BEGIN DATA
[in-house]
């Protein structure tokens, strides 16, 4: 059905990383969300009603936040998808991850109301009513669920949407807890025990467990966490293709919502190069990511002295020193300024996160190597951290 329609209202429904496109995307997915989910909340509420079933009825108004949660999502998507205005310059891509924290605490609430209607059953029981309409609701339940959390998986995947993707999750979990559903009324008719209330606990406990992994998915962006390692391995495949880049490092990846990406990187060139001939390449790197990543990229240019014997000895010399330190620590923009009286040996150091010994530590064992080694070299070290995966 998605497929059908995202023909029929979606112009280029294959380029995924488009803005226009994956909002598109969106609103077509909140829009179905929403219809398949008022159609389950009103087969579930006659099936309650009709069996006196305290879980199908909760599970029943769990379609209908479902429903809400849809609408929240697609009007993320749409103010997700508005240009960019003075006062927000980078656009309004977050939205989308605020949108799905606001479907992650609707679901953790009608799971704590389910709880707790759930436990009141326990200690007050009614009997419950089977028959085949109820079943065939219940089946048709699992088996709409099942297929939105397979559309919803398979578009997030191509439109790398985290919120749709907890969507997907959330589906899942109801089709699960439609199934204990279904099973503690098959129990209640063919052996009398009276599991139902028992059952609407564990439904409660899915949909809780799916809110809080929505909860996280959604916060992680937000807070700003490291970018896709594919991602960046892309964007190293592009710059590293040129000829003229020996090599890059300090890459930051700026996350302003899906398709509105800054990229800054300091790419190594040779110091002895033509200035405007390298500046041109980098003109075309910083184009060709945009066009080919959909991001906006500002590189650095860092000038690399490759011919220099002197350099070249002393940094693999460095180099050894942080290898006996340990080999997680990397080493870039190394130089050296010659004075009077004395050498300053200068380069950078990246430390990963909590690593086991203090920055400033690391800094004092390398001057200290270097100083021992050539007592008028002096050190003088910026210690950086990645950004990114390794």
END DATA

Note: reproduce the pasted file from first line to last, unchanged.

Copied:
[in-house]
């Protein structure tokens, strides 16, 4: 059905990383969300009603936040998808991850109301009513669920949407807890025990467990966490293709919502190069990511002295020193300024996160190597951290 329609209202429904496109995307997915989910909340509420079933009825108004949660999502998507205005310059891509924290605490609430209607059953029981309409609701339940959390998986995947993707999750979990559903009324008719209330606990406990992994998915962006390692391995495949880049490092990846990406990187060139001939390449790197990543990229240019014997000895010399330190620590923009009286040996150091010994530590064992080694070299070290995966 998605497929059908995202023909029929979606112009280029294959380029995924488009803005226009994956909002598109969106609103077509909140829009179905929403219809398949008022159609389950009103087969579930006659099936309650009709069996006196305290879980199908909760599970029943769990379609209908479902429903809400849809609408929240697609009007993320749409103010997700508005240009960019003075006062927000980078656009309004977050939205989308605020949108799905606001479907992650609707679901953790009608799971704590389910709880707790759930436990009141326990200690007050009614009997419950089977028959085949109820079943065939219940089946048709699992088996709409099942297929939105397979559309919803398979578009997030191509439109790398985290919120749709907890969507997907959330589906899942109801089709699960439609199934204990279904099973503690098959129990209640063919052996009398009276599991139902028992059952609407564990439904409660899915949909809780799916809110809080929505909860996280959604916060992680937000807070700003490291970018896709594919991602960046892309964007190293592009710059590293040129000829003229020996090599890059300090890459930051700026996350302003899906398709509105800054990229800054300091790419190594040779110091002895033509200035405007390298500046041109980098003109075309910083184009060709945009066009080919959909991001906006500002590189650095860092000038690399490759011919220099002197350099070249002393940094693999460095180099050894942080290898006996340990080999997680990397080493870039190394130089050296010659004075009077004395050498300053200068380069950078990246430390990963909590690593086991203090920055400033690391800094004092390398001057200290270097100083021992050539007592008028002096050190003088910026210690950086990645950004990114390794």